Ron Fitzsimmons is executive director of the National Coalition of Abortion Providers, which represents about 200 independents. He says hundreds of abortion providers have been harassed nationwide. None of his members was surprised this spring when Dr. Gunn was shot and killed in front of the Pensacola clinic.

"People kept saying, |I'm sorry it was David, but I knew it was going to happen,'" Fitzsimmons recalls. At least thirteen doctors have quit since Gunn's death, Fitzsimmons says.

The constant attacks on clinic staff are creating a national shortage of abortion providers. According to the National Abortion Federation, which represents abortion facilities, more than 80 per cent of the counties in the United States currently have no identifiable abortion provider. And, according to the Alan Guttmacher Institute, the number of abortion providers nationally in 1980 was 2,758; by 1988, the number had dropped to 2,582.

This decline came before Operation Rescue founder Randall Terry announced a campaign targeting doctors. During a rally last year in Washington, D.C., Terry vowed to "do everything we can to torment these people ... to expose them for the vile, blood-sucking hyenas that they are." Terry told his followers that if there are no doctors to do abortions, it doesn't matter whether abortion is legal.

Pro-choice activists are fighting back, though. They are pooling resources in an effort to thwart attacks on doctors and providers. Their movement was, in fact, given new life by the death of Dr. Gunn, which alerted people all over the country, on both sides of the issue, that things had gone too far.

Numerous states and the U.S. Congress are beginning to enact legislation to protect providers and their patients from harassment. The types of legislation vary from anti-stalking laws to "bubble bills," which create protected zones around clinics and doctors' offices.

Of all such measures, the Freedom of Access to Clinic Entrances (FACE) bill now pending in Congress has received the most publicity. While the version being considered in the House is primarily aimed at clinic blockades, the Senate bill goes much further. It would make it a Federal crime to "use the threat of force, or physical obstruction, that intentionally injures, intimidates, or interferes with any person (or attempts to do so) because that person is or has been obtaining or providing abortion services, or in order to intimidate that person or another from obtaining or providing abortion services."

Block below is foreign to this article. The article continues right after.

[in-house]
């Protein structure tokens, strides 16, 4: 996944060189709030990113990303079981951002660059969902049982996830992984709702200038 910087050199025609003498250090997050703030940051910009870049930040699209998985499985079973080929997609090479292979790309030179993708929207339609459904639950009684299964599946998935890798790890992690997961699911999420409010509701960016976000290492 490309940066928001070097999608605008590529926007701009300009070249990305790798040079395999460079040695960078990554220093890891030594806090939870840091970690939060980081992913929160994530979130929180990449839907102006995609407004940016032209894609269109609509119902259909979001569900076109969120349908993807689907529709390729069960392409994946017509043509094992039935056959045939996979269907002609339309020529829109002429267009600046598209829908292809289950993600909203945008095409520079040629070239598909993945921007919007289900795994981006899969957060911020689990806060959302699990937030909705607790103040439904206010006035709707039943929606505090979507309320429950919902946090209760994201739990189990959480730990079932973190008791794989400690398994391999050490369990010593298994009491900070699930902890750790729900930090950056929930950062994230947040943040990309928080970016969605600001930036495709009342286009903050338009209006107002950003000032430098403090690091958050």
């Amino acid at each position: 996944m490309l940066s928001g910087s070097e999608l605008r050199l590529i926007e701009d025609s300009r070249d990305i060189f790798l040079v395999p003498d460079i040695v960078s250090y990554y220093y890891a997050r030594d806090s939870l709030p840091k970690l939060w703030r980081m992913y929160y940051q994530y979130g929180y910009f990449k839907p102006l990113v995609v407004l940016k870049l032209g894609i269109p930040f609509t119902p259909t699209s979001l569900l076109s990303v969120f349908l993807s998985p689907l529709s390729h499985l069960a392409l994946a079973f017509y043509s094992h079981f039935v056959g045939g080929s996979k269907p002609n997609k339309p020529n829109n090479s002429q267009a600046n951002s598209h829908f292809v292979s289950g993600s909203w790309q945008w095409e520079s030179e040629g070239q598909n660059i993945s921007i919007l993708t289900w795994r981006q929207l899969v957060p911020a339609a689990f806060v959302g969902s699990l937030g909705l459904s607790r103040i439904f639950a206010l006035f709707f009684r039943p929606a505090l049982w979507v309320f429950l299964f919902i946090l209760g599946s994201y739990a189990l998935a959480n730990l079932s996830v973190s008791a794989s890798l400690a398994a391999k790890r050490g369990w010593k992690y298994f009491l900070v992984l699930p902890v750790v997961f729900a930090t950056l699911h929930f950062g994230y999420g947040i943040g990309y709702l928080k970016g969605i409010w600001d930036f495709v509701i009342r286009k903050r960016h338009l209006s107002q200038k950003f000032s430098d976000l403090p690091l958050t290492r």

The bill also prohibits destruction of medical facilities that provide abortion and allows anyone injured by prohibited behavior to bring civil suits and get monetary compensation. The penalties against violators of the Federal law are stiff--fines and prison terms ranging from one year for a first offense not involving bodily injury to ten years for an offense involving bodily injury or a life term if someone dies. The Senate bill is sponsored by Senator Edward Kennedy, Democrat of Massachusetts, who has worked closely on it with Attorney General Janet Reno.

Many anti-abortion activists see the Federal legislation as a clear violation of their First Amendment rights if it becomes law. In testimony before a Senate committee, Carol Crossed of Feminists for Life charged that the bill "lumps together . . . lawless terrorism with civil disobedience." Crossed, who has participated in clinic blockades, says the law would punish too harshly those who participate in "rescues," which she considers to be civil disobedience. She asks why "pro-lifers" should be punished more harshly than animal-rights advocates who block a facility that does animal research.

"This is discrimination based on the content of my message," says Crossed. She and many other anti-abortion activists also argue that the language of the bill is too vague and could be used to punish activity protected by the First Amendment.

At the same hearing, attorney Nikolas Nikas of the American Family Association Law Center argued that the terms are so vague that "parents who, in their own home, momentarily stand in front of one of their minor daughters (|physically obstruct') to attempt to discuss with her an unexpected pregnancy and dissuade her from walking out the front door and obtaining an abortion (|interfere' or |intimidate') might be found to violate the FACE bill."

But supporters of the Federal legislation see a difference between the activities of certain "pro-lifers" and the civil disobedience of activists working on other issues. In testimony before the Senate Committee on Labor and Human Resources, Attorney General Reno pointed out that by blockading clinics or harassing providers and patients, activists are interfering with a constitutionally protected right. "We have tried to make this [bill] consistent with the 1964 Civil Rights Act," she said.